Additive manufacturing (AM) in medicine continues to grow each year. It is a remarkable enabler, but the industry is fraught with barriers to adoption, slow for the sake of patient safety.
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As one of the oldest and most prestigious research-lead universities in Europe, KU Leuven is an institution that is always seeking to innovate and stay on top of the latest trends and technologies.
Within the healthcare and medical sector, it is the orthopedic sector that continues to adopt additive manufacturing, or 3D printing, at an astonishing rate.
When injection molding is cost-prohibitive, medical equipment manufacturers are turning to a marriage of two advanced methods—urethane casting and 3D printing.
Metal 3D printing can enable rapid, low cost iterations of new medical devices, since no tooling costs are involved.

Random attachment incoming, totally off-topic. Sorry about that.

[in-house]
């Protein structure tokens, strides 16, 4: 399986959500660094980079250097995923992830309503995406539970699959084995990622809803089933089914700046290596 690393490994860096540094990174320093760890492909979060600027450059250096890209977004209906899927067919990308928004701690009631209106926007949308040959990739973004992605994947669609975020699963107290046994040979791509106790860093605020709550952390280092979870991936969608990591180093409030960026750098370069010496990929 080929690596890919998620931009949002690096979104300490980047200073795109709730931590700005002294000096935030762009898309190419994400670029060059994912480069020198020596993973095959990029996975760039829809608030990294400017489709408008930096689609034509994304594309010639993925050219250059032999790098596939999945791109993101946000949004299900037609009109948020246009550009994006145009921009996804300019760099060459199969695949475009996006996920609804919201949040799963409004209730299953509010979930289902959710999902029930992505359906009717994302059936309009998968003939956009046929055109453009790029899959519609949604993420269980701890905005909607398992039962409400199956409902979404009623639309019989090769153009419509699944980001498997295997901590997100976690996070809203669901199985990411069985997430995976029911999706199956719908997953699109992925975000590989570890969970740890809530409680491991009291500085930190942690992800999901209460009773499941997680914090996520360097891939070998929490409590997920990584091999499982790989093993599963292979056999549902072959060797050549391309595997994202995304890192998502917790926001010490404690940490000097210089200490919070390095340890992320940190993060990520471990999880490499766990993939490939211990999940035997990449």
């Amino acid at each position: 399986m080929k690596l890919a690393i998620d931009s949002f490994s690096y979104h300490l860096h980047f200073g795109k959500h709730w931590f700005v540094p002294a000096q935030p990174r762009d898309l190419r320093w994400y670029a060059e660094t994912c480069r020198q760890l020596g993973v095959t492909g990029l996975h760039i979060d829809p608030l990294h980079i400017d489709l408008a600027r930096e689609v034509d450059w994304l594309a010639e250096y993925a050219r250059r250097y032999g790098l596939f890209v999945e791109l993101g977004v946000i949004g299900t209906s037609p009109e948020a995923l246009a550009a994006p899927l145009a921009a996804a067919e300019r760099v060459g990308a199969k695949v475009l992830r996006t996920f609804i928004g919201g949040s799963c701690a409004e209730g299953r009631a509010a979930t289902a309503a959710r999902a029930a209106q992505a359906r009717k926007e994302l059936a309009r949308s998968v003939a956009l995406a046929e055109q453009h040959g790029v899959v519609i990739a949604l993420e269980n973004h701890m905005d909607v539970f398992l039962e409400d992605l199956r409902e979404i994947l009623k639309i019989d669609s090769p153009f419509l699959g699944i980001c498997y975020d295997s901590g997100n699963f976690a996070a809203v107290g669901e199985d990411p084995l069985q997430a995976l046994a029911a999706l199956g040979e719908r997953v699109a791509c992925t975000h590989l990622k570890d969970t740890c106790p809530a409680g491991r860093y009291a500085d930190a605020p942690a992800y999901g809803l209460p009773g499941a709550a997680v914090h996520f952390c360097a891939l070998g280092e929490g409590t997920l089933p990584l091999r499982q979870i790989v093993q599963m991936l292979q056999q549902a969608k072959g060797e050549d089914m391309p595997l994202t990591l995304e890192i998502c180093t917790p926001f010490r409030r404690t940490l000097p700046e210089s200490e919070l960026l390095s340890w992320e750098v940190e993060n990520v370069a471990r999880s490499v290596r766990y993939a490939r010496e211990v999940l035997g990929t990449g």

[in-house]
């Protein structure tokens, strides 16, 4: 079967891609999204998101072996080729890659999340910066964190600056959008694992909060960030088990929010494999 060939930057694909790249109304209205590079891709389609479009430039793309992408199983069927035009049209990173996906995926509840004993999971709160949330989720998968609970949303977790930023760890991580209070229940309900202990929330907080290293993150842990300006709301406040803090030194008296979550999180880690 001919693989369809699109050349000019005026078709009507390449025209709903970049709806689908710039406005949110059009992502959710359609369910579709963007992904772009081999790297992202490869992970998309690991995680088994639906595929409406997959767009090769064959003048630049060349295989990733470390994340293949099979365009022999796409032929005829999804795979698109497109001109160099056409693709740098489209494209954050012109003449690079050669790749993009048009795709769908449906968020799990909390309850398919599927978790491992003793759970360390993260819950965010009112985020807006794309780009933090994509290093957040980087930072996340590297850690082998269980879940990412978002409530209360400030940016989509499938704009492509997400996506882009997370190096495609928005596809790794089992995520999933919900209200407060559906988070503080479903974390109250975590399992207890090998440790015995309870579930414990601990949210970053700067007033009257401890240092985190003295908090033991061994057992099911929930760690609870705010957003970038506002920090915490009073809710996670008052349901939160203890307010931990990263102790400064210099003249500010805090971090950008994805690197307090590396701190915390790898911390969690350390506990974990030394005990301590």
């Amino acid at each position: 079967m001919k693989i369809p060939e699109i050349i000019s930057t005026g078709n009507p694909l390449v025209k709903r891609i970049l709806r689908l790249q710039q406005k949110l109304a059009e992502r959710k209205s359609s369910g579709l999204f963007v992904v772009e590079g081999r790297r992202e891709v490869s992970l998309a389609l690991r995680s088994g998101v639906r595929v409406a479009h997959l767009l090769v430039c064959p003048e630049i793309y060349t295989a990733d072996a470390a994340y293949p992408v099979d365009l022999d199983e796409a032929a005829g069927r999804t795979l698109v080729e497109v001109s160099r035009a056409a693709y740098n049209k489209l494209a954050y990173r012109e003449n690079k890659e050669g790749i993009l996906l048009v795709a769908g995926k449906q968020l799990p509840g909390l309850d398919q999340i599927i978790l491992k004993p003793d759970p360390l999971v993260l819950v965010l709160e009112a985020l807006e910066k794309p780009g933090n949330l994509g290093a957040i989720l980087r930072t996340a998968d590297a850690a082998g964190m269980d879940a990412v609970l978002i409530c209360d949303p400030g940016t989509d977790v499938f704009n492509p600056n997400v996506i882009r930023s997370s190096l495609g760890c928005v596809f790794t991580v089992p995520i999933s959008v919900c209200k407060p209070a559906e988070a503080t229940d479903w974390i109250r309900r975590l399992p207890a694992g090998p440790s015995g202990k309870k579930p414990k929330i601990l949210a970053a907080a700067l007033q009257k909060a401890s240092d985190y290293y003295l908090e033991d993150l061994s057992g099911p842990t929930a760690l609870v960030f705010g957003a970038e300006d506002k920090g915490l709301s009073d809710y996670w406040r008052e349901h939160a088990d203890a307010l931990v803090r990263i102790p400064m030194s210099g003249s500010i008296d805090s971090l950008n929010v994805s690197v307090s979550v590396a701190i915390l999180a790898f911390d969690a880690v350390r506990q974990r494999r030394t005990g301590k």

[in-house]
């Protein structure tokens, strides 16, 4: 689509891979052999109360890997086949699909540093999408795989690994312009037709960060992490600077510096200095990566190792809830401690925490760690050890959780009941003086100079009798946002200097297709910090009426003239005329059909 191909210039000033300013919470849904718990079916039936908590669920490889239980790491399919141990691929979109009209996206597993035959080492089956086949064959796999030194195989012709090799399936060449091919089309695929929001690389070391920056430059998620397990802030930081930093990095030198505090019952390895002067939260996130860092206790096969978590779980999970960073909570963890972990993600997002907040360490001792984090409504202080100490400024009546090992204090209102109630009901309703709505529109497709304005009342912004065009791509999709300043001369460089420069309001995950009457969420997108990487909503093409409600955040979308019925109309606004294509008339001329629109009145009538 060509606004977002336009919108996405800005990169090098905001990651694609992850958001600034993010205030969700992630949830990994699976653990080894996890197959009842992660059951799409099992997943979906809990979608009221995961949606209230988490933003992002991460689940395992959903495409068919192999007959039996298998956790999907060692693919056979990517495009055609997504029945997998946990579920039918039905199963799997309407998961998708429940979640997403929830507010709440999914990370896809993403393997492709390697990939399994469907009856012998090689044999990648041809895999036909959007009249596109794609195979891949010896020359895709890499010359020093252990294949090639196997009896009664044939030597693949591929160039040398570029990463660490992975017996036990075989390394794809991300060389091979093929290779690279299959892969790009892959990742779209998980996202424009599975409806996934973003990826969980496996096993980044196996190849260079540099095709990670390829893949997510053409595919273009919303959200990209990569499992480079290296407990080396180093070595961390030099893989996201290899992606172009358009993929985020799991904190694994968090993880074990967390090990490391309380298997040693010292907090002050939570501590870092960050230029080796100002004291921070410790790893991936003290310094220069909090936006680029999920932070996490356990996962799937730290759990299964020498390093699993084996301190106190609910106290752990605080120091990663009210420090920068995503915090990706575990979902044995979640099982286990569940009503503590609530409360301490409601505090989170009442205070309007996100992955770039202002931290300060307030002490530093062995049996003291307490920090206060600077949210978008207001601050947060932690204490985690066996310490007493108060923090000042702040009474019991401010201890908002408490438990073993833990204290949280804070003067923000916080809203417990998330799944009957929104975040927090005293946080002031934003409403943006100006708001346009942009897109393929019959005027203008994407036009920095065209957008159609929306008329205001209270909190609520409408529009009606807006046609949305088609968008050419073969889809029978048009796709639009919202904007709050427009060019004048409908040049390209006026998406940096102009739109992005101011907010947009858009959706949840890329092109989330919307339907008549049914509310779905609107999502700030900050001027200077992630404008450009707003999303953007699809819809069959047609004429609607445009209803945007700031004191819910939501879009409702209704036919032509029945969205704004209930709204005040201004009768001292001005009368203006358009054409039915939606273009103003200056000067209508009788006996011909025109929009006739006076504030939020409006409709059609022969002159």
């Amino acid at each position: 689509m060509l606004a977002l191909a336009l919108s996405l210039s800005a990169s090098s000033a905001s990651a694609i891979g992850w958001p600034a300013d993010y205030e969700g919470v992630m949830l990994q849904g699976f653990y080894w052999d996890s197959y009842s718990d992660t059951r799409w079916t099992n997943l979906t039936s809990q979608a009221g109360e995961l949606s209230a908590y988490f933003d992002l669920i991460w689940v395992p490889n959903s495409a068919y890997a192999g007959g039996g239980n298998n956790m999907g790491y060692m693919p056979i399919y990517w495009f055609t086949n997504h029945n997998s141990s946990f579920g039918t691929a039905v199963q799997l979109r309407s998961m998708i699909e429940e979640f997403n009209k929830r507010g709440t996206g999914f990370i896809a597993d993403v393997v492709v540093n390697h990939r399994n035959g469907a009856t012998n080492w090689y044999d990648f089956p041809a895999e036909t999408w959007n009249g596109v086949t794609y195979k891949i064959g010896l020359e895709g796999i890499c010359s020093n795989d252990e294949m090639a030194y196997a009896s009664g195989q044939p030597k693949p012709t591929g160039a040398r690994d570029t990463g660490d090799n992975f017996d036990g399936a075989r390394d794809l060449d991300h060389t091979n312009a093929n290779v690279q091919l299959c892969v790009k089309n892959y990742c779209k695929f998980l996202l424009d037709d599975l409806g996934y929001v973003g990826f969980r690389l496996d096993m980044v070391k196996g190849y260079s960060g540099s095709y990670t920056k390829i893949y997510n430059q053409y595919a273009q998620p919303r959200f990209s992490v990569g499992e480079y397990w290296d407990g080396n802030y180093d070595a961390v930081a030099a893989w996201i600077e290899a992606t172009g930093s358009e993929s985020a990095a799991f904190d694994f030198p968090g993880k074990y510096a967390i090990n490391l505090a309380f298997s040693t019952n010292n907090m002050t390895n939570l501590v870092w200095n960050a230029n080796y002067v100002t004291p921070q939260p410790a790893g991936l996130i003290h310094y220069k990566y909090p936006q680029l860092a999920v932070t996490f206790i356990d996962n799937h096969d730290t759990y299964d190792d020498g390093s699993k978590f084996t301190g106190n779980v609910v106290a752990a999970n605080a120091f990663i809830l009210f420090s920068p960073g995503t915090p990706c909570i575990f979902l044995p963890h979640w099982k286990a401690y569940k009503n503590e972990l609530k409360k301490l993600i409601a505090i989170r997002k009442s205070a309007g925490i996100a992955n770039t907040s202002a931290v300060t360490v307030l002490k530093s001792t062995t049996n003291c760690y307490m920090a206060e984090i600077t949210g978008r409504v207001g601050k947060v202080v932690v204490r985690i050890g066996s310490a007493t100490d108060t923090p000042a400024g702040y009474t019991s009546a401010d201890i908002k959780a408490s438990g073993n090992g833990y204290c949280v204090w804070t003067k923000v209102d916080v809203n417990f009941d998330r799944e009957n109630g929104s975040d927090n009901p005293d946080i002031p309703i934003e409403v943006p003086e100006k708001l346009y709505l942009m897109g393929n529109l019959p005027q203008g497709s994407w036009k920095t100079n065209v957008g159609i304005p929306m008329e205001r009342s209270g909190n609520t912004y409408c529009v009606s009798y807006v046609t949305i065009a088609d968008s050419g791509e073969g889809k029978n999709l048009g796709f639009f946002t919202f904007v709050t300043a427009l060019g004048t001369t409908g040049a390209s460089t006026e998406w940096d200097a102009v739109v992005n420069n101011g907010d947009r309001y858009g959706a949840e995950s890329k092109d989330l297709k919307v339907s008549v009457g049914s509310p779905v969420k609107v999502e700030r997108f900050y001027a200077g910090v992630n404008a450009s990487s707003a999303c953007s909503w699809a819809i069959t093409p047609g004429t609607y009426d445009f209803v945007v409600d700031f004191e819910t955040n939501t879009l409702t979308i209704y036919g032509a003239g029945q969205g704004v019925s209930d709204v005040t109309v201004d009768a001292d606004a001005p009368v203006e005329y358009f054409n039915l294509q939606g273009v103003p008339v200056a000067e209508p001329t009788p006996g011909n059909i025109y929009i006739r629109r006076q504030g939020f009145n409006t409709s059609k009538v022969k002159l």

Beginning around six years ago, one machine tool builder after another added laser cutting and even welding to their products’ already impressive repertoires.
Manufacturing Engineering last covered the pluses and minuses of combining additive and subtractive machining in detail in July 2017.
Over the past decade, IMTS has been a good indicator of the changing status of additive manufacturing. The show’s floor space devoted to 3D printing expanded from 2014 to 2018, reaching pavilion status at the most recent show. It had been scheduled to grow even more at IMTS 2020 before the show’s cancellation.
Power management company Eaton said its Vehicle Group is implementing a new 3D metal printing program as a part of its Industry 4.0 strategy to reduce development time and improve efficiency.
Stratasys Ltd., the 3D printing company, said today it’s extending a technical partnership with the Team Penske racing operation.